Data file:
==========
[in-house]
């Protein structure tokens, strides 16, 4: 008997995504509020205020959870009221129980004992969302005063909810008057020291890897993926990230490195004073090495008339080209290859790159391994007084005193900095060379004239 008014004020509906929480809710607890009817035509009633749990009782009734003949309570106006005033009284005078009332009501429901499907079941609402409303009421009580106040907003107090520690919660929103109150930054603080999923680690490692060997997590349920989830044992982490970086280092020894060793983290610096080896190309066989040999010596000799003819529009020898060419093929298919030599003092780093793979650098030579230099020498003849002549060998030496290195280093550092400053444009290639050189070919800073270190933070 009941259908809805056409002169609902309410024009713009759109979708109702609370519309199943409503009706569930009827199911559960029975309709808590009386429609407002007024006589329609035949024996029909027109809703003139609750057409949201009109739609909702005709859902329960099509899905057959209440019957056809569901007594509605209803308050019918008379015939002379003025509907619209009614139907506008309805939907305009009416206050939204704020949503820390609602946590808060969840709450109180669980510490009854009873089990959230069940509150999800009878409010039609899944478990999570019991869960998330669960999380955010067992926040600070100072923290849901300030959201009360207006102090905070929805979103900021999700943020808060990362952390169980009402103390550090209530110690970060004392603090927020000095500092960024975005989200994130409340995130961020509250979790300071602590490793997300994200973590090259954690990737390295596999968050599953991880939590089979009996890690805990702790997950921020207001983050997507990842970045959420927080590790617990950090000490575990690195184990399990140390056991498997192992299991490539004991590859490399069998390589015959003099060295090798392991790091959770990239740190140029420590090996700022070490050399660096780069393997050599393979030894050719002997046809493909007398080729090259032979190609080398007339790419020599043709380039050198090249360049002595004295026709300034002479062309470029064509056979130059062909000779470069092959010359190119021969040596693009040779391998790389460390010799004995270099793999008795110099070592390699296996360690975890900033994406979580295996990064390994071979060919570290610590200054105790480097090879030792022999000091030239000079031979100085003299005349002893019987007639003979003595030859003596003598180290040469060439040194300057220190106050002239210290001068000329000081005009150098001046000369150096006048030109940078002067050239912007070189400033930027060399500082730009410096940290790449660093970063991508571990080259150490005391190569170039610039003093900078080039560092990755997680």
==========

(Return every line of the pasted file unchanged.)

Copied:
[in-house]
């Protein structure tokens, strides 16, 4: 008997995504509020205020959870009221129980004992969302005063909810008057020291890897993926990230490195004073090495008339080209290859790159391994007084005193900095060379004239 008014004020509906929480809710607890009817035509009633749990009782009734003949309570106006005033009284005078009332009501429901499907079941609402409303009421009580106040907003107090520690919660929103109150930054603080999923680690490692060997997590349920989830044992982490970086280092020894060793983290610096080896190309066989040999010596000799003819529009020898060419093929298919030599003092780093793979650098030579230099020498003849002549060998030496290195280093550092400053444009290639050189070919800073270190933070 009941259908809805056409002169609902309410024009713009759109979708109702609370519309199943409503009706569930009827199911559960029975309709808590009386429609407002007024006589329609035949024996029909027109809703003139609750057409949201009109739609909702005709859902329960099509899905057959209440019957056809569901007594509605209803308050019918008379015939002379003025509907619209009614139907506008309805939907305009009416206050939204704020949503820390609602946590808060969840709450109180669980510490009854009873089990959230069940509150999800009878409010039609899944478990999570019991869960998330669960999380955010067992926040600070100072923290849901300030959201009360207006102090905070929805979103900021999700943020808060990362952390169980009402103390550090209530110690970060004392603090927020000095500092960024975005989200994130409340995130961020509250979790300071602590490793997300994200973590090259954690990737390295596999968050599953991880939590089979009996890690805990702790997950921020207001983050997507990842970045959420927080590790617990950090000490575990690195184990399990140390056991498997192992299991490539004991590859490399069998390589015959003099060295090798392991790091959770990239740190140029420590090996700022070490050399660096780069393997050599393979030894050719002997046809493909007398080729090259032979190609080398007339790419020599043709380039050198090249360049002595004295026709300034002479062309470029064509056979130059062909000779470069092959010359190119021969040596693009040779391998790389460390010799004995270099793999008795110099070592390699296996360690975890900033994406979580295996990064390994071979060919570290610590200054105790480097090879030792022999000091030239000079031979100085003299005349002893019987007639003979003595030859003596003598180290040469060439040194300057220190106050002239210290001068000329000081005009150098001046000369150096006048030109940078002067050239912007070189400033930027060399500082730009410096940290790449660093970063991508571990080259150490005391190569170039610039003093900078080039560092990755997680």